With our bellies full we pressed on for to meet the Devil, the Devil’s Highway that is. Highway 191 used to be 666 but the number was changed a decade or so ago. But before you get to the good stuff you've got to ride through the mine. The mine is a crazy place and there's a lot of traffic in the area. After gassing up we sat at an intersection for several minutes waiting for a break in the traffic so we could make a left back onto 191. I actually got through after a couple of minutes but then had to pull over to wait for Kerry to get a clear shot. She's still not all that confident with her take off's so making a quick break into traffic where there's lots of big trucks about is a little nerve wracking.

What follows are a few shots of us coming up on and riding through the mine area.

It's a big place!

This conveyor belt shoots rocks right over the highway!

Here's a shot of it as we passed under it.

Peering way down into the mine. That's one super big hole in the ground. And this goes on for miles.

I don’t recall the exact number, and certainly have not counted them, but the stretch between Clifton and Springerville supposedly has 534 turns in 91 miles, or something like that. That’s a lot of turns. The road climbs from around 3500 ft up over 9000 ft. Here's a shot of me taking a shot of the highway we just rode up.

And the highway.

This is not a road for the super bike but rather it is more for just cruising. Many of the turns have posted speeds of 10 mph and that was about right. On many other roads you can easily run much faster than the advisory signs state but not here, and certainly not this late in a day of riding. In fact, back in November when I had ridden this north to south I was mentally exhausted by the time I had reached the mine after just a little over two hours of riding. The north end is fast with great sweepers but the southern end of this stretch of highway is extremely tight with almost no room for error.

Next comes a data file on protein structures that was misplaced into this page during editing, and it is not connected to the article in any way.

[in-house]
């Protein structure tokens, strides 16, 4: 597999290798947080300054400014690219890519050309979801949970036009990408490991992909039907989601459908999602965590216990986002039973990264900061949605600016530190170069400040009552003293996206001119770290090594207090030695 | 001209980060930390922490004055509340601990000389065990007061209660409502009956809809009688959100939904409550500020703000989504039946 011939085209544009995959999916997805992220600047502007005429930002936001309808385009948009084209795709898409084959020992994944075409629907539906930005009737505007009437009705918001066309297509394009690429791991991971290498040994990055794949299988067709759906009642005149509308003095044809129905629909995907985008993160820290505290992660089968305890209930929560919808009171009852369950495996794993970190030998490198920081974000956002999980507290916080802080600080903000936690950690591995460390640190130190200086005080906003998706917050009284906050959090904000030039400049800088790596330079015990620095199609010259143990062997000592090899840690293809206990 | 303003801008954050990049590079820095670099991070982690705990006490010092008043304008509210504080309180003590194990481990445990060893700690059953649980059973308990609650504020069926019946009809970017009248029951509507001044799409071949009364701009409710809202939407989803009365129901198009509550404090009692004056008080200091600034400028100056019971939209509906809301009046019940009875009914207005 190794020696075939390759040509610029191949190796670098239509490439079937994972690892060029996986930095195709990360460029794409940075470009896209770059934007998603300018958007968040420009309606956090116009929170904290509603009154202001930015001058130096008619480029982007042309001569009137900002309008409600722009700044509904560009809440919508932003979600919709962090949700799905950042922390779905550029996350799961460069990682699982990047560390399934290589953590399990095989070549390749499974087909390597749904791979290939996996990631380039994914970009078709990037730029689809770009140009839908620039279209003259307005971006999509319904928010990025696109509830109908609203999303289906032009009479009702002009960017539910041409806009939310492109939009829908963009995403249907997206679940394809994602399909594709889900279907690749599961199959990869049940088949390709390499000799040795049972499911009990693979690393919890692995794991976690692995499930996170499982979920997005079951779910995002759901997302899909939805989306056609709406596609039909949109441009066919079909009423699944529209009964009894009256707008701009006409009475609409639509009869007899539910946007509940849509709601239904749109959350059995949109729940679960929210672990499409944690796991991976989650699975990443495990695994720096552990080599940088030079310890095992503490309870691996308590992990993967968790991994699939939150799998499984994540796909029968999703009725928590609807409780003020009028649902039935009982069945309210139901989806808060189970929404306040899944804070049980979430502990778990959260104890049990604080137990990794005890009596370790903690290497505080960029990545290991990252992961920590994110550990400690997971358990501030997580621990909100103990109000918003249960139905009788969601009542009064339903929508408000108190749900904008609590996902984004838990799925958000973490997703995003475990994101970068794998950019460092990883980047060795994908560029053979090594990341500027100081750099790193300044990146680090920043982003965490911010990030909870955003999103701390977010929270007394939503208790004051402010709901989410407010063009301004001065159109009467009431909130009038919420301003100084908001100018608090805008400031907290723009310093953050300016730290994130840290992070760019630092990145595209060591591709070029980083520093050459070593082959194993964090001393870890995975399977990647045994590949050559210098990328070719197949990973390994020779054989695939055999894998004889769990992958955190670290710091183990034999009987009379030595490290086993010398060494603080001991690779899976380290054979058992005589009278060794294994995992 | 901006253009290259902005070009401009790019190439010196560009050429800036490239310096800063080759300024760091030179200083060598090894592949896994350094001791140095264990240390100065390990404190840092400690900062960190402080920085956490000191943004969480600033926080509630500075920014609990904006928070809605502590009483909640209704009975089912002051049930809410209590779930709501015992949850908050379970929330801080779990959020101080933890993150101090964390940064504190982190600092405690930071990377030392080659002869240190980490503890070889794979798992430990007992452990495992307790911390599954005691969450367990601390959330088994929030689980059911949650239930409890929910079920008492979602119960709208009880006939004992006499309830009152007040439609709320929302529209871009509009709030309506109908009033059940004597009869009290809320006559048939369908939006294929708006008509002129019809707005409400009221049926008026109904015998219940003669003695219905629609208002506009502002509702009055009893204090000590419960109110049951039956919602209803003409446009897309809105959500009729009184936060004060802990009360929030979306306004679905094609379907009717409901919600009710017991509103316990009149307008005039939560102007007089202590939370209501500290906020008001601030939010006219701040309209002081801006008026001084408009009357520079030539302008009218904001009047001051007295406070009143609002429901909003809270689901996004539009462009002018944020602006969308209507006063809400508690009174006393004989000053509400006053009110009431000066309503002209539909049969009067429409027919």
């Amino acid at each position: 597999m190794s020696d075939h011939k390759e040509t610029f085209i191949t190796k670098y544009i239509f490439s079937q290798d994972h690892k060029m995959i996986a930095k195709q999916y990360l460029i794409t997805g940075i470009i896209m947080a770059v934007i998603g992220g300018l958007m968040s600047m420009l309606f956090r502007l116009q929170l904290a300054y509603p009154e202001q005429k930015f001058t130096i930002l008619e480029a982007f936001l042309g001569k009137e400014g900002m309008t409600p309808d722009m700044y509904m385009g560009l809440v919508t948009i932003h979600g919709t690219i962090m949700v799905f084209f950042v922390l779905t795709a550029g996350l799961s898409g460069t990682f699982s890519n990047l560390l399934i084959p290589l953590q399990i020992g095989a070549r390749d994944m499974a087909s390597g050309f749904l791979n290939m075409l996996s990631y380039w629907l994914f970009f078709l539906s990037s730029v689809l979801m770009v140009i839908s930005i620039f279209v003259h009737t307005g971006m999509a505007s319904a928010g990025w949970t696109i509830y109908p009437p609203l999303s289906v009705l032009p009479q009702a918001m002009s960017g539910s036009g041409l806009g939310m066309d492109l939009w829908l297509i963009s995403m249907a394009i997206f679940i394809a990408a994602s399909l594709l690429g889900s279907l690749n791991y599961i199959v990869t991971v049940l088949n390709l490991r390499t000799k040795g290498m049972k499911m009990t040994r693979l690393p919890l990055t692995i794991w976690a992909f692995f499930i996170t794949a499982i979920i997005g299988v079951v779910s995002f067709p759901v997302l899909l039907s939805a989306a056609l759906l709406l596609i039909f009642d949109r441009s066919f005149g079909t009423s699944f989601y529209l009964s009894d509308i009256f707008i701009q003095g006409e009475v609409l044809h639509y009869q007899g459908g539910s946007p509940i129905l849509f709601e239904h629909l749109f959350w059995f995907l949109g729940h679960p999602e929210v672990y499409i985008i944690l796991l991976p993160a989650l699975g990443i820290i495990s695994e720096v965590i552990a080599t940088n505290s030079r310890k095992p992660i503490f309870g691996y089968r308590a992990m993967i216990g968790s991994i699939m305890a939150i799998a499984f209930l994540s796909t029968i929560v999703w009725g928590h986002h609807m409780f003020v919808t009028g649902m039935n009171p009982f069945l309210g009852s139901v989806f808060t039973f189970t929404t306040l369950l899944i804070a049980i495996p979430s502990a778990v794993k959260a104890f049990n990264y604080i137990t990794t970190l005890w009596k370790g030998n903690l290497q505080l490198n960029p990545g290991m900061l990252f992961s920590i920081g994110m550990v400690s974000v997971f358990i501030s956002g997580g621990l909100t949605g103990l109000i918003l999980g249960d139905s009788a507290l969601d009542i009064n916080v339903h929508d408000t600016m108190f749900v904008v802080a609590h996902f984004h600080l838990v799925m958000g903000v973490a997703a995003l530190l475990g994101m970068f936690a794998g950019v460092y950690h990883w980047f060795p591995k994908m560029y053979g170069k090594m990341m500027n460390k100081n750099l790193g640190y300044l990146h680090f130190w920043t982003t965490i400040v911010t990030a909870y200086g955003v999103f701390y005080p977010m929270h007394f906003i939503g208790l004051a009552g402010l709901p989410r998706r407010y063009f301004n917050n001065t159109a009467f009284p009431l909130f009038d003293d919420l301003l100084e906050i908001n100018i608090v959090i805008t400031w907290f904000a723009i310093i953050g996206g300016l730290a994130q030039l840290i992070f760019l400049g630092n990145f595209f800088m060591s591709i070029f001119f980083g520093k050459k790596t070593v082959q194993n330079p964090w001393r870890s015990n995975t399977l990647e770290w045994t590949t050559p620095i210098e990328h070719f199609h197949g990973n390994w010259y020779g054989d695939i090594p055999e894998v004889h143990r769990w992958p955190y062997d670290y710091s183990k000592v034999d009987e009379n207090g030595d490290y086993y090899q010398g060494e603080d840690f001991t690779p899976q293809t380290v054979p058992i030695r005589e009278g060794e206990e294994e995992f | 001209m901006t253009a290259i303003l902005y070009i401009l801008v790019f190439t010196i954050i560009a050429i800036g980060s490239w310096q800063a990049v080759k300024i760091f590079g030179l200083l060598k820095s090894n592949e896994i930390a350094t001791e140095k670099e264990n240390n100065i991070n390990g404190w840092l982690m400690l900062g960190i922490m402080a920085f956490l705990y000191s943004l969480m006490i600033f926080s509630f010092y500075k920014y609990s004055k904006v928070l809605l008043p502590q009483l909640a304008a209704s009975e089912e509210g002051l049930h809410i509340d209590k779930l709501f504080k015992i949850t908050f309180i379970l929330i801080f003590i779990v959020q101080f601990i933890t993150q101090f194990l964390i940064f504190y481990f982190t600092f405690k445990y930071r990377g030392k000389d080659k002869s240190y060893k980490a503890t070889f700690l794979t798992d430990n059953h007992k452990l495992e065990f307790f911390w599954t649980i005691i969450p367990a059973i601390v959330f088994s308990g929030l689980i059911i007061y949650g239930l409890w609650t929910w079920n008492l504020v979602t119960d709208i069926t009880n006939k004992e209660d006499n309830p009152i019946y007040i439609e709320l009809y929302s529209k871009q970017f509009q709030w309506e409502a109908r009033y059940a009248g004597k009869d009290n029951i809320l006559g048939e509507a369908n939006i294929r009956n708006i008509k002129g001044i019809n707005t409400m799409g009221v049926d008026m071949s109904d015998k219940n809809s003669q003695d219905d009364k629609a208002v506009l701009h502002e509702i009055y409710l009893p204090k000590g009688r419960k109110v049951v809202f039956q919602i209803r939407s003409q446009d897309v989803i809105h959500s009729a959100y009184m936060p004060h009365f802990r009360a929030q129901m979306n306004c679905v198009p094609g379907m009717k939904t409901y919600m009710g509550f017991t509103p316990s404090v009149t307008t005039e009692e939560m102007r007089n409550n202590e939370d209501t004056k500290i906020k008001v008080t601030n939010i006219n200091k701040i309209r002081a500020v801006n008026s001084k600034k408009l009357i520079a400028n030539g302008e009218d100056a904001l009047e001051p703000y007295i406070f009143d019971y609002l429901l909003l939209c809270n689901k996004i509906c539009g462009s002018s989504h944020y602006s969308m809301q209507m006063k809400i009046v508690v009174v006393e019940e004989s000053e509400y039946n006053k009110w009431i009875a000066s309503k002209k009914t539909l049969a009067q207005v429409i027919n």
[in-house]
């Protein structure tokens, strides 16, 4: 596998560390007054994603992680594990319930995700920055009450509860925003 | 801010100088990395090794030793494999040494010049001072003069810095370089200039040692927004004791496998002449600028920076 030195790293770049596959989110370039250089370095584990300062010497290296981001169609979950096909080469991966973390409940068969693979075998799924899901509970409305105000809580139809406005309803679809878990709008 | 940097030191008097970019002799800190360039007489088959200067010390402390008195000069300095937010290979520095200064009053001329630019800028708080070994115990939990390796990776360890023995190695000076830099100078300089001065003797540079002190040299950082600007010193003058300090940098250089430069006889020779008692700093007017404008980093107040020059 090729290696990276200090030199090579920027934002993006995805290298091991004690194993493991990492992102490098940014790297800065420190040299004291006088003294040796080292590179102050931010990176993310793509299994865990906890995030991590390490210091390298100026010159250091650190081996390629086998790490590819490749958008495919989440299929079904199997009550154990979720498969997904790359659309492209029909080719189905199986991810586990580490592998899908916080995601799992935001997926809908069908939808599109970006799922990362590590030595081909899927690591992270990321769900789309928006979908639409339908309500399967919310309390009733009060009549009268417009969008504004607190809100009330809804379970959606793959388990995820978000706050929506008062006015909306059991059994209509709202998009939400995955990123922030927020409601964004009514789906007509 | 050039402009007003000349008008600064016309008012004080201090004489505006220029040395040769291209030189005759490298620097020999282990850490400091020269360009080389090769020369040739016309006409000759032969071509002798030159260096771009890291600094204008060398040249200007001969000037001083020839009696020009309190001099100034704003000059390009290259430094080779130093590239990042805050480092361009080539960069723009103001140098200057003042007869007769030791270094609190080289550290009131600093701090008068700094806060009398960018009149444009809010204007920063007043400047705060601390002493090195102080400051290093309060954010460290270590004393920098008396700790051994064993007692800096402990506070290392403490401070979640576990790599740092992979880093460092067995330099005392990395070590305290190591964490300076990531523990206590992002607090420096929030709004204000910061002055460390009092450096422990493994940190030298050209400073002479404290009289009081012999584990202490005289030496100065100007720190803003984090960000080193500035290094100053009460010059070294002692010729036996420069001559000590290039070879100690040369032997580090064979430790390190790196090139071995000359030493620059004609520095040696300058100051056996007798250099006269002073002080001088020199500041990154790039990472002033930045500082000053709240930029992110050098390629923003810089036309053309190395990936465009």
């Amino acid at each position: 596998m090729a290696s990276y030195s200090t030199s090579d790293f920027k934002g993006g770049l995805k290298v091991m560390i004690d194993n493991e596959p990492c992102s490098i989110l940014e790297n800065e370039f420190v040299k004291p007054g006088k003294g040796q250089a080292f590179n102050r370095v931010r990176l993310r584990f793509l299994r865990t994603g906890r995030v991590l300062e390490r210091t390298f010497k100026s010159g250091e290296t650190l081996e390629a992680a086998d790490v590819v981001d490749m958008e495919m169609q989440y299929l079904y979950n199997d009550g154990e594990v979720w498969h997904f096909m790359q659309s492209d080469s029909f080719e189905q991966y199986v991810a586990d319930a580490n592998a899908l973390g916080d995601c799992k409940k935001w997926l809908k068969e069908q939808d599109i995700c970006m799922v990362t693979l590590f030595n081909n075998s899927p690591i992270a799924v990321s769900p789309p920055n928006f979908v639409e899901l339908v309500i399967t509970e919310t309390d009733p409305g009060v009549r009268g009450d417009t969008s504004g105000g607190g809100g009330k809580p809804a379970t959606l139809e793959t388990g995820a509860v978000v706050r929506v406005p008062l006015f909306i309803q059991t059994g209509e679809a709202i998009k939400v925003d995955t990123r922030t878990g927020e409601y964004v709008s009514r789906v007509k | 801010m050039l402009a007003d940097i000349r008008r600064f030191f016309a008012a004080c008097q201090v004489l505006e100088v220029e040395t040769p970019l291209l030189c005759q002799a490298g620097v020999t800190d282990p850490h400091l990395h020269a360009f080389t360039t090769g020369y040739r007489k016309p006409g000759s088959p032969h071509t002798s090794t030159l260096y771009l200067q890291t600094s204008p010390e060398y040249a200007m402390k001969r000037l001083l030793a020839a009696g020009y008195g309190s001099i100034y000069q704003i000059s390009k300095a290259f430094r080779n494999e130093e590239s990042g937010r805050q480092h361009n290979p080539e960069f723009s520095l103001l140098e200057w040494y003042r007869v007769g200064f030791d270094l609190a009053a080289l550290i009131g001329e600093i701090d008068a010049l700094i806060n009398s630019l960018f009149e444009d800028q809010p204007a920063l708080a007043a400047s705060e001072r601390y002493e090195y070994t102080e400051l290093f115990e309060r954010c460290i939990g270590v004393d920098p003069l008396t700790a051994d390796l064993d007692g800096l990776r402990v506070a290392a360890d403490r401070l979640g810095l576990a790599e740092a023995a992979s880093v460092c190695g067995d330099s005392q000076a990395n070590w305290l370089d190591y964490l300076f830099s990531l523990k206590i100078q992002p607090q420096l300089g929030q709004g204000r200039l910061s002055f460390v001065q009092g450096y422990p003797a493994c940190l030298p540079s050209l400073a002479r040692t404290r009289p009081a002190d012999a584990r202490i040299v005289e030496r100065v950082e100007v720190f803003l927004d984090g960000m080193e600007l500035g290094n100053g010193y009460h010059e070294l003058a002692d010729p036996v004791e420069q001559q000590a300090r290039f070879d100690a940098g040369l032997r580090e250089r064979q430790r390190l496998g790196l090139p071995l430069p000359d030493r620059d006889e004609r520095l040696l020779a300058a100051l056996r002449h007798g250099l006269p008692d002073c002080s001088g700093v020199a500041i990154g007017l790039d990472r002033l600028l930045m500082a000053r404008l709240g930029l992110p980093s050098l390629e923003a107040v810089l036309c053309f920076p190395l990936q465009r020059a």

After about an hour of riding we were definitely getting up there in altitude as it was getting really cold. We were both getting tired too as riding a motorcycle, even in good weather takes its toll on you. We’d been in the saddle since before 9:00 a.m. and it was now after 5:30. Kerry was riding slower and slower with each turn. She was now crawling along at 25 mph or so. I was cold and tired and wanted to get there already but you just cannot push someone to ride faster when they don’t want to. Finally we saw a sign for Hannagan Meadows but this was for a trailhead not the lodge. Agonizingly we rode on. Then the Lodge appeared. We had made it. Phew!